After the economic crash in 2008, lots of banks suffered from the financial crisis – in particular, facing challenges with the deterioration of credit. While I was in a better condition at Nara Bank compared to other banks, the financial turmoil triggered internal politics that led me to quit my position as the President and CEO. I felt that God was telling me, “Your time is up.” Without any hesitation and without planning, I resigned. The minute I did, I felt so relieved, and peace and joy came into my heart. I knew it was God’s call. For two years, in fact, I had been praying to God to show me how to serve God after my time in the banking business.
The minute I resigned, I received numerous calls from other Korean American banks, wanting to recruit me as their CEO. By that time, however, I had had enough of banking. I felt that I was done and that I was now going to do God’s work. I left for Guatemala and saw many poverty-stricken children who tugged at my heart. Nevertheless, there was one persistent bank that kept on calling me even after I refused to call them back, time after time. They even contacted my ex-colleagues to contact me. One of my ex-colleagues said, “Don’t avoid it and just face them.” Upon numerous phone calls and my ex-colleague’s urging, I finally decided to have lunch with them in March 2010.
Initially, I was little offended because the board chairman’s bank was about to close down. It was too small to be known in the Korean American community — even smaller than the branch of my previous bank! I thought, My God, how dare they even approach me to join as CEO. The bank had nothing and yet they wouldn’t take no for an answer.
As soon as I sat down, the chairman Brian asked, “May I pray?” His prayer was filled with blessing for me. As a result, my heart opened up to hear what he had to say. Our dialogue went like this:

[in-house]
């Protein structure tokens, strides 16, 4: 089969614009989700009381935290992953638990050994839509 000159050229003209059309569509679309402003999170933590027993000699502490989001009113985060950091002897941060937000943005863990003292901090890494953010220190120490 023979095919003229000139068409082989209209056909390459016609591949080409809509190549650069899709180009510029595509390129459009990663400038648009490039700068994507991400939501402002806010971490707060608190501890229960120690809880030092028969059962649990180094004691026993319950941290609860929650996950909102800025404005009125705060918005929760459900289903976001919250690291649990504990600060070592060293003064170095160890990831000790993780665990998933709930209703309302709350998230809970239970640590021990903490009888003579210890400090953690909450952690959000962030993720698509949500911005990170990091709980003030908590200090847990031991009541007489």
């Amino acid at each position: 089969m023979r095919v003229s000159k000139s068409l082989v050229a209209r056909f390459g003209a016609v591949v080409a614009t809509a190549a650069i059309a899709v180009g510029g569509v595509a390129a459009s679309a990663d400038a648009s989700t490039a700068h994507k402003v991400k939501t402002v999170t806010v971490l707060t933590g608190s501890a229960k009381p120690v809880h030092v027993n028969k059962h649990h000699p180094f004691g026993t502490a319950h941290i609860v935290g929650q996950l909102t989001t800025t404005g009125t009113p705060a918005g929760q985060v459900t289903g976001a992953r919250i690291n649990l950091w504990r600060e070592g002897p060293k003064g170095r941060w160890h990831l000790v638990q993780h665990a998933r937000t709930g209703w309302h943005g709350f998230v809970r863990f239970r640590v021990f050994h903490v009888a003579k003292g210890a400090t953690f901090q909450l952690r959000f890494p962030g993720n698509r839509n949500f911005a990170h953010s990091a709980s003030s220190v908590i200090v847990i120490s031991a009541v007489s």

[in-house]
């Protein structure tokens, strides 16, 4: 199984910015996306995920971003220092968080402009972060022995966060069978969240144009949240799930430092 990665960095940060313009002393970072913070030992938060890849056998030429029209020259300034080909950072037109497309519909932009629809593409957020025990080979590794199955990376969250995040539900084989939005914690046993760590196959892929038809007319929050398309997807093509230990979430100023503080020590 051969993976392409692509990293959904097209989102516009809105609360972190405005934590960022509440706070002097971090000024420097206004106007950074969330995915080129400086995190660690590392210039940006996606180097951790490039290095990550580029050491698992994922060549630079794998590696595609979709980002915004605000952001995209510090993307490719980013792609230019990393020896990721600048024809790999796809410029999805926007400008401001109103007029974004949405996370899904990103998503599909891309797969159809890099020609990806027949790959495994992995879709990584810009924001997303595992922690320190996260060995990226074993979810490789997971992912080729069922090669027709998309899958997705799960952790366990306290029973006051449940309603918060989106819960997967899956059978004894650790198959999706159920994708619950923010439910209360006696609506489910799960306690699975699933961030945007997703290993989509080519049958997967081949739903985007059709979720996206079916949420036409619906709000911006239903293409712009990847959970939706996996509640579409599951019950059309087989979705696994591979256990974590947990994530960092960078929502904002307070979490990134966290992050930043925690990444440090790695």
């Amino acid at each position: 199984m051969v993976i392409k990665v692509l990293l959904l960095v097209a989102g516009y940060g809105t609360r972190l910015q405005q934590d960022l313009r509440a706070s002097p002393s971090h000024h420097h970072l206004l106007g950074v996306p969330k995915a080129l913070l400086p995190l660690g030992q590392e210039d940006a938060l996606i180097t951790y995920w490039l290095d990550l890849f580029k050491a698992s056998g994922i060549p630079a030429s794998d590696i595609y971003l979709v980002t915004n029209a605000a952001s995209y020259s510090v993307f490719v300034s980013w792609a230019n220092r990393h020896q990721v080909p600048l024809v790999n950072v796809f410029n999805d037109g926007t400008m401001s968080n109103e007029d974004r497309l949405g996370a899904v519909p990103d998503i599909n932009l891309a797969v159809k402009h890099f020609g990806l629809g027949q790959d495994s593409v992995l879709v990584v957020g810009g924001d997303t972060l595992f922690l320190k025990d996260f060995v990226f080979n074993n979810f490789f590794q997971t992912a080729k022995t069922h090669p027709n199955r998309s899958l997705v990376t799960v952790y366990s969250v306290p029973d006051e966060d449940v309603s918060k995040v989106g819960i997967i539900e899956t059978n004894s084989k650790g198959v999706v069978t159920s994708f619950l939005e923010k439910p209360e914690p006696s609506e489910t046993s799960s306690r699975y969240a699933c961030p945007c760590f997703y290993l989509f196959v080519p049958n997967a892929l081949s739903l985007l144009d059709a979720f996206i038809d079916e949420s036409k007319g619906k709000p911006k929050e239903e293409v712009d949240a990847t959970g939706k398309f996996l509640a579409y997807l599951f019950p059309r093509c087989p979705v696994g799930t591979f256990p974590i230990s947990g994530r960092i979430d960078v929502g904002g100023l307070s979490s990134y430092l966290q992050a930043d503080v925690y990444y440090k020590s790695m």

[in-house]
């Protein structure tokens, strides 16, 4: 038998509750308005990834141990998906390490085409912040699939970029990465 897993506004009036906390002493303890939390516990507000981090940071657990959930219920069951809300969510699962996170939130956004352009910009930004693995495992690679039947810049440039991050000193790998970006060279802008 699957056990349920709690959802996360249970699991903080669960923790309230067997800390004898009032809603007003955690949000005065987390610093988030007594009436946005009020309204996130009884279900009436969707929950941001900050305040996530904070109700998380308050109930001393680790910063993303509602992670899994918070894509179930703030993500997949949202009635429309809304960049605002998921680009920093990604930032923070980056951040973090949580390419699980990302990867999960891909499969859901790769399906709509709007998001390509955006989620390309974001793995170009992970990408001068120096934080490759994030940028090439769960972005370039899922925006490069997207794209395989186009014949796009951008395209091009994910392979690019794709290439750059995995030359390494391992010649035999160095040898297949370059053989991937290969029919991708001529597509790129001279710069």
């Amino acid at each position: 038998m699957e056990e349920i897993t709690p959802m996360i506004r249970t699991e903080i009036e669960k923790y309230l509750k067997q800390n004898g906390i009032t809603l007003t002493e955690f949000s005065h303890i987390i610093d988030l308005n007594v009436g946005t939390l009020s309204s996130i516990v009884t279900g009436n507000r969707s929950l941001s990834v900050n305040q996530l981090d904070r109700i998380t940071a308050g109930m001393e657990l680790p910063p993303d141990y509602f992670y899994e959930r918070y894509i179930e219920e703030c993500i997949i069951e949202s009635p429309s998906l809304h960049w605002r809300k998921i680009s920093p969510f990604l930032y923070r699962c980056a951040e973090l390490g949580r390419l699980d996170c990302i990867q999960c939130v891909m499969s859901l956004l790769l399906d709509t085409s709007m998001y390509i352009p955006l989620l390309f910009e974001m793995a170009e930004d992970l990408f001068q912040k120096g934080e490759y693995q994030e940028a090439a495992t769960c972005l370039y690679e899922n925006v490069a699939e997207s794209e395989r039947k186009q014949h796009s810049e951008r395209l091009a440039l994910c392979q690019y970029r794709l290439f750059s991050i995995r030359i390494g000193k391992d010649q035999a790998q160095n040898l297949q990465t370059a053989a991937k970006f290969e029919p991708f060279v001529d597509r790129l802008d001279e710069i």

Brian: I know you are a good Christian and I heard so many good things about you. I checked around and people said that you are such a faithful Christian and that you want to do God’s work. I have a great deal of respect for you. You want to be a person to please God, and that’s what I want to do too. Banking is not my agenda.
Min: (thinking to myself, He’s on the right track.)
Brian: How do you want to please God?
Min: I want to do compassion ministry, if not church ministry.
Brian: Have you ever thought that God may have a different plan? You can glorify God through other means.
Min: That’s true.
Brian: Don’t you think God might have trained you these 28 years to use you at the right moment to glorify God?
Min: What are you talking about?
Brian: This is your time to use your knowledge and talents to please the Lord. You can be a Christian leader to give positive impact upon the Korean American community.
It turns out that Brian and I shared the same vision for a bank to glorify God, but neither of us ever had a chance to implement that vision. Brian stressed,
You and I share the same vision. Haven’t you ever thought that God was calling you to do this? You had all these dreams and visions. This is your chance to implement your vision. As you know, we have nothing. If you don’t come to our bank, we will have to close and we will lose all of our investment. Our only hope is you. You can save the bank and the employee’s and shareholder’s investment. You can reestablish the bank. God prepared you for 28 years to do this work.
All these years, I was so blessed in many ways. I had a good life. However, there was a nagging question within me, “What’s the true purpose of my life?” I wanted to live my life to glorify God, and yet at that moment, I wasn’t quite confident that this was it. Despite my uncertainty, we shared the details of our respective visions. I laid out all my conditions except my compensation. The conditions I outlined included the board’s guarantee that I was to run the bank to be a Christian bank. The purpose of the bank was to glorify the Lord through positive impact on the Korean community by tithing the gross income, not the net income. I said, “If these conditions are acceptable to you and the board, I will think about it.” Brian said that he had full authority from the rest of the board to negotiate with me, and on behalf of the board, he accepted all the conditions I requested. He handed over the bank license to me and asked me to reestablish the bank according to my vision. Continue reading “Manna in the Wilderness” Part 2–>
Min J. Kim is the President and Chief Executive Officer of Open Bank and a member of the Board of Directors of Open Bank. With over 30 years of banking experience, she was named one of the “Most Powerful Women in Banking” by US Banker in October 2007. Min also has strong ties to the local community, serving as a board member for Koreatown Youth and Community Center and for the Open Stewardship Foundation.
Interviewed by Young Lee Hertig